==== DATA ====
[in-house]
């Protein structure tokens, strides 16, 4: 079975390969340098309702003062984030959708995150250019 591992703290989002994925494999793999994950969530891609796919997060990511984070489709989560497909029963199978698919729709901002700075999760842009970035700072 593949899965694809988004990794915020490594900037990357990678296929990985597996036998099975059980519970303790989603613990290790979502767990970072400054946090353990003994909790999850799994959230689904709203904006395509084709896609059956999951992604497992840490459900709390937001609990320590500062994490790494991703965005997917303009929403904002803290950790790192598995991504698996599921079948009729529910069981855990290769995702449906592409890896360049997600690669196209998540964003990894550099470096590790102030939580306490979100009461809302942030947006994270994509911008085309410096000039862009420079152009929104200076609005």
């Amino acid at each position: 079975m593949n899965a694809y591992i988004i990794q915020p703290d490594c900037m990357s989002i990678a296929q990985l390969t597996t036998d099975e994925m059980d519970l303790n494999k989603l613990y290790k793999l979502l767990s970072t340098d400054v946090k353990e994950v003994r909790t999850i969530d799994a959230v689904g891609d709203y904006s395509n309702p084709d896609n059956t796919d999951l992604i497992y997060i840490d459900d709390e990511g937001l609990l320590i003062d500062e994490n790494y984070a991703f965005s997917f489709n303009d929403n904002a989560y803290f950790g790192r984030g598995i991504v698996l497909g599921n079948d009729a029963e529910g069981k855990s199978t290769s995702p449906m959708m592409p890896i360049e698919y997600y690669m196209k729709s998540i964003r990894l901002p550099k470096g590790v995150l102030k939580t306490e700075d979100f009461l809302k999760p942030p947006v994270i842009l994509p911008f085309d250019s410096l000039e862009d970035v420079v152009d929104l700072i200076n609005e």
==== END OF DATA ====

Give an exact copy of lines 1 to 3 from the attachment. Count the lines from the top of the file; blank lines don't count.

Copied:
[in-house]
């Protein structure tokens, strides 16, 4: 079975390969340098309702003062984030959708995150250019 591992703290989002994925494999793999994950969530891609796919997060990511984070489709989560497909029963199978698919729709901002700075999760842009970035700072 593949899965694809988004990794915020490594900037990357990678296929990985597996036998099975059980519970303790989603613990290790979502767990970072400054946090353990003994909790999850799994959230689904709203904006395509084709896609059956999951992604497992840490459900709390937001609990320590500062994490790494991703965005997917303009929403904002803290950790790192598995991504698996599921079948009729529910069981855990290769995702449906592409890896360049997600690669196209998540964003990894550099470096590790102030939580306490979100009461809302942030947006994270994509911008085309410096000039862009420079152009929104200076609005």
């Amino acid at each position: 079975m593949n899965a694809y591992i988004i990794q915020p703290d490594c900037m990357s989002i990678a296929q990985l390969t597996t036998d099975e994925m059980d519970l303790n494999k989603l613990y290790k793999l979502l767990s970072t340098d400054v946090k353990e994950v003994r909790t999850i969530d799994a959230v689904g891609d709203y904006s395509n309702p084709d896609n059956t796919d999951l992604i497992y997060i840490d459900d709390e990511g937001l609990l320590i003062d500062e994490n790494y984070a991703f965005s997917f489709n303009d929403n904002a989560y803290f950790g790192r984030g598995i991504v698996l497909g599921n079948d009729a029963e529910g069981k855990s199978t290769s995702p449906m959708m592409p890896i360049e698919y997600y690669m196209k729709s998540i964003r990894l901002p550099k470096g590790v995150l102030k939580t306490e700075d979100f009461l809302k999760p942030p947006v994270i842009l994509p911008f085309d250019s410096l000039e862009d970035v420079v152009d929104l700072i200076n609005e």